Age Appropriate

For everything there is a season, and a time for every matter under heaven. (Ecclesiastes 3:1):·

My youngest nephew, now an adult, has no memory of 9/11, surely the formative event of the generation who came of age at the turn of this century. I wasn’t born until after World War II, indisputably the formative event of my parents’ generation. In between were the events that shaped my peers and me: the JFK assassination, the Vietnam War and the tumult of the 1960s generally. Today there are few who have memories of World War II, much less the precious few old enough to have fought in it. Mine is now the older generation, and already we find the world in the hands of those for whom the 1960s are not even a memory. Increasingly, the future will belong to youngsters like my nephew who see clips of the terrorist attack on the World Trade Center much as I view old newsreels of the Japanese attack on Pearl Harbor.

The dislocations of time become more apparent as we grow older. Washington Irving’s iconic tale about Rip Van Winkle speaks to this. Irving’s protagonist is an amiable good-for-nothing who wanders off into the Catskill Mountains with his dog and his musket, seeking respite from a nagging wife. He comes across a group of bearded men dressed in ancient garb who are later revealed to be ghosts from the Henry Hudson expedition. Sampling some of their “magic” brew, Van Winkle falls into a deep sleep. When he awakens, the men are gone, his dog his gone, and his musket is now a rusty relic. When he makes his way back to his village, he recognizes no one, nor do they recognize the gray-bearded old man standing before them. He learns the Revolutionary War has been fought while he was sleeping it off, and George Washington’s portrait has replaced King George’s in the place of honor at the local inn. Happily, Van Winkle eventually encounters his son and namesake, now fully grown, as well as a daughter, and he is able to resume his former life as the village idler.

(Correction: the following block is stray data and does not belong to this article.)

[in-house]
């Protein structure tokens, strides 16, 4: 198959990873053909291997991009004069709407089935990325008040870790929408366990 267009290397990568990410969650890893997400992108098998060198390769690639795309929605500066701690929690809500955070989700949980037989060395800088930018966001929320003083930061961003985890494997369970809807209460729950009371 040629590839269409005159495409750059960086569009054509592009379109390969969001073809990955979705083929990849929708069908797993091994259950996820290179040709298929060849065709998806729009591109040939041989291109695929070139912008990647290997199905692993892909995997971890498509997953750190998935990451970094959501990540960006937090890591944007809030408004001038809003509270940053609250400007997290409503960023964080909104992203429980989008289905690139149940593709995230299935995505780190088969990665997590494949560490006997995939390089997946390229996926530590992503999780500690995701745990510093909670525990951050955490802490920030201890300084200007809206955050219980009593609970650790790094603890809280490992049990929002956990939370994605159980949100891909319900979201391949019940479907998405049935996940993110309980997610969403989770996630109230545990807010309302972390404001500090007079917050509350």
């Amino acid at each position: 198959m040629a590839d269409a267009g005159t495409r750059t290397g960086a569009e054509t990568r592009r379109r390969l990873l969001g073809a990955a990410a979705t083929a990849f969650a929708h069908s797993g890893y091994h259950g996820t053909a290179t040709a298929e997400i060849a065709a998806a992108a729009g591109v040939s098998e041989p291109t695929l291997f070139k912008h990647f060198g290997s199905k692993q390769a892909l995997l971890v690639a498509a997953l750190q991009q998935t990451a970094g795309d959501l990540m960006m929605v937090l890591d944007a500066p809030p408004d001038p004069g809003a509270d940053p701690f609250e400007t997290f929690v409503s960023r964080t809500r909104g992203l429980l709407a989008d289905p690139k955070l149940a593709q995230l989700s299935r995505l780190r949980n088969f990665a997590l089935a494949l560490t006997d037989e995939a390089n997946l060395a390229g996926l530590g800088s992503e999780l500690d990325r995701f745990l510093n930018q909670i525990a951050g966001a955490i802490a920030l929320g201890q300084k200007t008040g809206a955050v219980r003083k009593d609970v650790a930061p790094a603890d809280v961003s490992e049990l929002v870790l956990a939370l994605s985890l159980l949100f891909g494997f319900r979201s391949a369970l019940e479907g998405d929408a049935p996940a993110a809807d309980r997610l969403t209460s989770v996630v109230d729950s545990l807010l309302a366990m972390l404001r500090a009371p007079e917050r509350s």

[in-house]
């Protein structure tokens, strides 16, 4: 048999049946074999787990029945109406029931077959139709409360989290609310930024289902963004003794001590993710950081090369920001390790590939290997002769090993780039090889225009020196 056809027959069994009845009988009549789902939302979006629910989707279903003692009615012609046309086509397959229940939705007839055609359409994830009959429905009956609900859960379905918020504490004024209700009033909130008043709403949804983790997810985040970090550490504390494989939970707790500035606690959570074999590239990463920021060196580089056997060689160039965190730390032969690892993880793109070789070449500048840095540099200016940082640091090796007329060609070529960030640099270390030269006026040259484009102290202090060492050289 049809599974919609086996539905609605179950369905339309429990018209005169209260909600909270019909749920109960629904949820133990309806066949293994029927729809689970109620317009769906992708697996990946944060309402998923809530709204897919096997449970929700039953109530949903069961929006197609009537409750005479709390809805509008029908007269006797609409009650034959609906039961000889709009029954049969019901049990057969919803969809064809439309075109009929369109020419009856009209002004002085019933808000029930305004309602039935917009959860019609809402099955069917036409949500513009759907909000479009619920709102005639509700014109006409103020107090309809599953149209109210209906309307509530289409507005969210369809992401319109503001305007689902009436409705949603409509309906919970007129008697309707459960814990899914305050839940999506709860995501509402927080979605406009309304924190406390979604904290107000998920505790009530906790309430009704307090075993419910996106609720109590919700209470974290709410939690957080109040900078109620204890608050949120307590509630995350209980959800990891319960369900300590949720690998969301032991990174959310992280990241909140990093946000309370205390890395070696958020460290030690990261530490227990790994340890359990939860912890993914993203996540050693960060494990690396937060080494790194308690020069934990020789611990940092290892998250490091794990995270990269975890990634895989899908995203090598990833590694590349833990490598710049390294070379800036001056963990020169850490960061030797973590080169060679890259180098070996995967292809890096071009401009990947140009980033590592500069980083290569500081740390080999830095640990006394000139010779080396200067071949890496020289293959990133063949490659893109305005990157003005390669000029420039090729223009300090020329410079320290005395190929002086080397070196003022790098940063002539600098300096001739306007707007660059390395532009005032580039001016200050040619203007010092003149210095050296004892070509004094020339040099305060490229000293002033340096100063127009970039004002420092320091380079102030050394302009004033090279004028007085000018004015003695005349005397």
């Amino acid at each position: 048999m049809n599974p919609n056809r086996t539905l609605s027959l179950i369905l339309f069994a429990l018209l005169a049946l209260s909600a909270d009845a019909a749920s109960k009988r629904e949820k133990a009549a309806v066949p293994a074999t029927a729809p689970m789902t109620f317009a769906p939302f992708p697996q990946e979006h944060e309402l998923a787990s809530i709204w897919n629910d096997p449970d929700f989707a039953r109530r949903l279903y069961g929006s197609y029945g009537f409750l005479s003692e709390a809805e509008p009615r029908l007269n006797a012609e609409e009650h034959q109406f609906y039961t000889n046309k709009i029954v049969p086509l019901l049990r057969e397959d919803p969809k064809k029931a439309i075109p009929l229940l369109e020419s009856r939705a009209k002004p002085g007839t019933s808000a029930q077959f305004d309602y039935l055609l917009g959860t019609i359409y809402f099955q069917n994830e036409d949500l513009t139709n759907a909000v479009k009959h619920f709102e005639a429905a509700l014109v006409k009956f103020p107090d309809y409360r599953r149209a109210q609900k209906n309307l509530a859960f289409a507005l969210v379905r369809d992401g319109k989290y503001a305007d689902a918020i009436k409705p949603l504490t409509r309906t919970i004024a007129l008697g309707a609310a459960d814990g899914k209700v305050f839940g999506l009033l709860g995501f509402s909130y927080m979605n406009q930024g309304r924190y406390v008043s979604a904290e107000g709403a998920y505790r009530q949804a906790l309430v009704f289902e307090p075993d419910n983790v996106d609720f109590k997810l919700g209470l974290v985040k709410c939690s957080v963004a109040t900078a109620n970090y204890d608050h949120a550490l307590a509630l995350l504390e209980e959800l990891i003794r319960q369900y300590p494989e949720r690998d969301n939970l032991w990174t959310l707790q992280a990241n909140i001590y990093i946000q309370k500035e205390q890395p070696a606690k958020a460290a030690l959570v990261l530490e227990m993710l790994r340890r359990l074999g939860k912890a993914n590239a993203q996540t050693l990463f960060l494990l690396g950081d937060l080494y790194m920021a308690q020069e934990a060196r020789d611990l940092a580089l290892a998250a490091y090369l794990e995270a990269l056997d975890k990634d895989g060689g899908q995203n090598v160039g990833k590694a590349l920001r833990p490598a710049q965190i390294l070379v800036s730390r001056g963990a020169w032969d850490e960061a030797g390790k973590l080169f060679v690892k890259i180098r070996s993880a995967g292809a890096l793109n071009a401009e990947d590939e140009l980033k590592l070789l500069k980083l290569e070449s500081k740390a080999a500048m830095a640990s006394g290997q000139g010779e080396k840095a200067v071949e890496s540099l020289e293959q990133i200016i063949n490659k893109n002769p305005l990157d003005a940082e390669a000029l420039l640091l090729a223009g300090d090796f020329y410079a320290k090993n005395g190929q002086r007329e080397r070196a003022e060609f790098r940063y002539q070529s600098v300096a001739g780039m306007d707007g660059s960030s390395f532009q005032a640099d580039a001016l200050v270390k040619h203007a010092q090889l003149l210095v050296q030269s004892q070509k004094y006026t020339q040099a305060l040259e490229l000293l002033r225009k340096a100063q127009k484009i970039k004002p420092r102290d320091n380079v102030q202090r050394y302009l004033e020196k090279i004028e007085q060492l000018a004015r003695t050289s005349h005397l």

The 20-year hole in Rip Van Winkle’s life has enabled him to see the profound changes wrought by time, whereas most of us experience them incrementally, day-by-day. It is only when we are caught short by the recollection of something we thought of as having happened not that long ago, and it turns out to have occurred five or even ten years before. Or we recall something from our distant past and realize every single person who was part of our lives then has dispensed to the four winds or is no longer with us at all. And in their place are generations of people who did not exist at the time, including perhaps our own children and grandchildren, who increasingly see us as we saw our elders when we were their age, as relics from another time.

Who can blame them? I remember a college alumni weekend more than 50 years ago when I was still an undergraduate. This was the late 1960s, and we students were admittedly a pretty scruffy-looking bunch. A horrified alum took a good look around and told a reporter for the student newspaper that in his opinion at least one third of the student body should be sterilized so they didn’t reproduce. Fast-forward half a century, and I find myself grumbling at the antics of today’s student body. They look much the same as we did. However, instead of marching for civil rights or against the War in Vietnam or otherwise trying to change the world, they are obsessing about micro-aggressions and “safe spaces” on campus. Our roles have been reversed, and now I am not much different from that cantankerous old alum muttering about sterilizing the student body.

I look around at the all the young people with their noses in their electronic devices, not in a book. The days when I could sing along to the tunes played on the radio are long since past, even if I could hear what the kids have plugged into their ears. I no longer recognize most celebrities, who appear to be my children’s age or younger. They all seem to have gleaming teeth and unsightly tattoos. They star in movies I don’t watch and sing hit songs I don’t listen to. I tell myself I have moved on in life, as indeed I have. But I also recognize the world is passing me by, as indeed it must. In the end, we all wind up a bit like Rip Van Winkle, who woke up to find himself a stranger in strangely familiar surroundings.

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